Near the Komodo island group, we visited Labuanbajo on Flores then headed northward in order to spend a few days visiting the islands and atolls between Flores and Sulawesi. One such village was Bonerate, near the town of Asambi on the chart below. With an excellent harbor and a strategic position in the middle of the traditional trading routes, the people of Bonerate claim heritage from quite a few places in Indonesia. And of course a variety of large and small boats were being built on the beach, as is the case in most coastal villages throughout Indonesia.

The highlight of the voyage was our arrival in South Sulawesi at the village of Ara, just to the south of Kajang on the chart below. This is where the homecoming celebration was to take place the following day. The homecoming celebration was spectacular - a heartfelt experience! After almost three days in South Sulawesi visiting the villages of Ara, Tanah Biru, and Bira Beach we sailed southwestward, bound once again for Bali.

Overall, we experienced excellent diving and snorkeling sites, saw plenty of indigenous boat building activity, participated in a number of outstanding cultural events, and... we were very well cared for along the way.

Aboard the Silolona we had comfortable rooms, were served the best food that the region has to offer, wines from around the world, and were very fortunate to enjoy local music performed by a Bugis / Konjo drummer as well as one of Indonesia's most popular native music performers.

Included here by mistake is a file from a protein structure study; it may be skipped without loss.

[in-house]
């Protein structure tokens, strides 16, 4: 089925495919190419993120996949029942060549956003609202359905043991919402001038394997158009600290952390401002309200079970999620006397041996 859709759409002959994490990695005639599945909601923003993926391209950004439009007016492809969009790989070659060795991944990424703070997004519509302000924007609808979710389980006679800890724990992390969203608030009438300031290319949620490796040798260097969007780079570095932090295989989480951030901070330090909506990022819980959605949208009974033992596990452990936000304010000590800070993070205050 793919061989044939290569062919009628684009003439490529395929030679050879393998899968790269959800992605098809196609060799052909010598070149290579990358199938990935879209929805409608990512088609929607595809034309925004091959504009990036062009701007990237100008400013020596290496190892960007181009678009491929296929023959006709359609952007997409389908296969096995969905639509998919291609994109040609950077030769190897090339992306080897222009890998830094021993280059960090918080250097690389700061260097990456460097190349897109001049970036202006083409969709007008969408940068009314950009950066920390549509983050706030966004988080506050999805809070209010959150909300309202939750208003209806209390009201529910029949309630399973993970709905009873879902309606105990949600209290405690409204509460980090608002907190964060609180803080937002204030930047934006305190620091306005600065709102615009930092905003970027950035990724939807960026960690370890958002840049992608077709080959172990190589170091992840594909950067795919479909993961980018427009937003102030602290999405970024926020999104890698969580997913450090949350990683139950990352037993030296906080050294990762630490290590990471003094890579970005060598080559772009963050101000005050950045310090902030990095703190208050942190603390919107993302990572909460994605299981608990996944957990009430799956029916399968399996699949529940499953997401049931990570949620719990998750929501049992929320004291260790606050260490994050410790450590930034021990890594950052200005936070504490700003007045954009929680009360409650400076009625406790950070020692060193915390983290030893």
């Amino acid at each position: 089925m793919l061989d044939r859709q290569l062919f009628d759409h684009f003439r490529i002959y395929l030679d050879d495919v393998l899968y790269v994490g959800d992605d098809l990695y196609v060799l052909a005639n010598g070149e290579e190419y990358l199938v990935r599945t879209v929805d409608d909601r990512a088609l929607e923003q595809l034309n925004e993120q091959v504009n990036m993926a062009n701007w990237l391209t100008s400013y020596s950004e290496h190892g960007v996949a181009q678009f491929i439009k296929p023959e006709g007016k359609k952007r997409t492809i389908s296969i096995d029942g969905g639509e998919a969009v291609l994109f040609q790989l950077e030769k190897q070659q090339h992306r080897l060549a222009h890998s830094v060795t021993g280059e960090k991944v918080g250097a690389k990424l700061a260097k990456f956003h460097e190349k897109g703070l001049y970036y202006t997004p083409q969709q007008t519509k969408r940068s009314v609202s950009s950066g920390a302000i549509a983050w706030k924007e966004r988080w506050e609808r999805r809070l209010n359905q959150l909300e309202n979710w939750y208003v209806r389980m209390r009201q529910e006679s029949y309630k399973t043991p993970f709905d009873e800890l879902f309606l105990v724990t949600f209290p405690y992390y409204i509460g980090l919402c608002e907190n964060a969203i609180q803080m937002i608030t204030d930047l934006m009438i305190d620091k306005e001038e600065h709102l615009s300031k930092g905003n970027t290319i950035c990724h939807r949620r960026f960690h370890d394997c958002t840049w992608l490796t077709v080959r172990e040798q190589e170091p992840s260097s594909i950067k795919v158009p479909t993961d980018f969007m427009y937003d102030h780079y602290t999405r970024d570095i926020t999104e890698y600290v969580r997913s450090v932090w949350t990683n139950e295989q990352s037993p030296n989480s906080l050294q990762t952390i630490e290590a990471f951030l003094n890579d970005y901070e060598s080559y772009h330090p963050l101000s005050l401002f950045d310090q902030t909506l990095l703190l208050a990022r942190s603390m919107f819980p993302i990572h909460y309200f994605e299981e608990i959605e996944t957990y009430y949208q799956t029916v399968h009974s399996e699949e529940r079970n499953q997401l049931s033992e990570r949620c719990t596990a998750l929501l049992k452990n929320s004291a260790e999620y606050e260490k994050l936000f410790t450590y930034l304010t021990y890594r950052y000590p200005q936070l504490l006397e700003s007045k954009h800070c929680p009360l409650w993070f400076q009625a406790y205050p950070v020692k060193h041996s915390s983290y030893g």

Here is the chart of our Homecoming route:

Silolona Homecoming - Voyage Chart
Image Copyright Microsoft Encarta 2002 | Story Copyright Michael Kasten 2005 - 2010


If ownership of a similar private sailing yacht or charter yacht is of interest, we offer a thorough design service. We honor traditional boat building methods to the maximum extent possible. We then detail the structure to assure compliance with the requirements of Germanischer Lloyd and the British Lloyds Register. We offer custom design services to create new boat designs, or we can modify any of our existing designs to suit a new purpose. After the design work is complete, we follow up with our local knowledge in order to facilitate construction all the way to launch.

For complete information about our work with these vessels please see the following links, or for more information please inquire.

Our articles about building an Indonesian Pinisi or KLM:
Pinisi History  |  Pinisi Building  |  The Ultimate Charter Pinisi
Sailing vs. KLM Types  |  A Cargo Pinisi as a Yacht...?

Pinisi and KLM designs that we have created or have planned:
30m Pinisi, DATU BUA  |  36m Pinisi, SILOLONA
38m Pinisi, AMANDIRA  |  50m Sailing Pinisi

27m DIVE Charter KLM  |  30m Charter KLM  |  33m Charter KLM
36m KLM, DUNIA BARU  |  40m Charter KLM  |  50m Charter KLM

Descriptions of our adventures with these boats:
Silolona "Homecoming"  |  Indonesia Boatbuilding Images

Five Schooners and Two Arabian Dhows Suited to Building in Indonesia
17m Flores Privateer  |  20m Sulawesi Privateer  |  31m Komodo Privateer
36m Tern Schooner  |  36m Lombok Privateer  |  45m Kalimantan Privateer

22m Arabian Baghala  |  36m Arabian Baghala

Two junk rigged KLM types for construction in steel:
25m Lady Destiny  |  55m Lady Destiny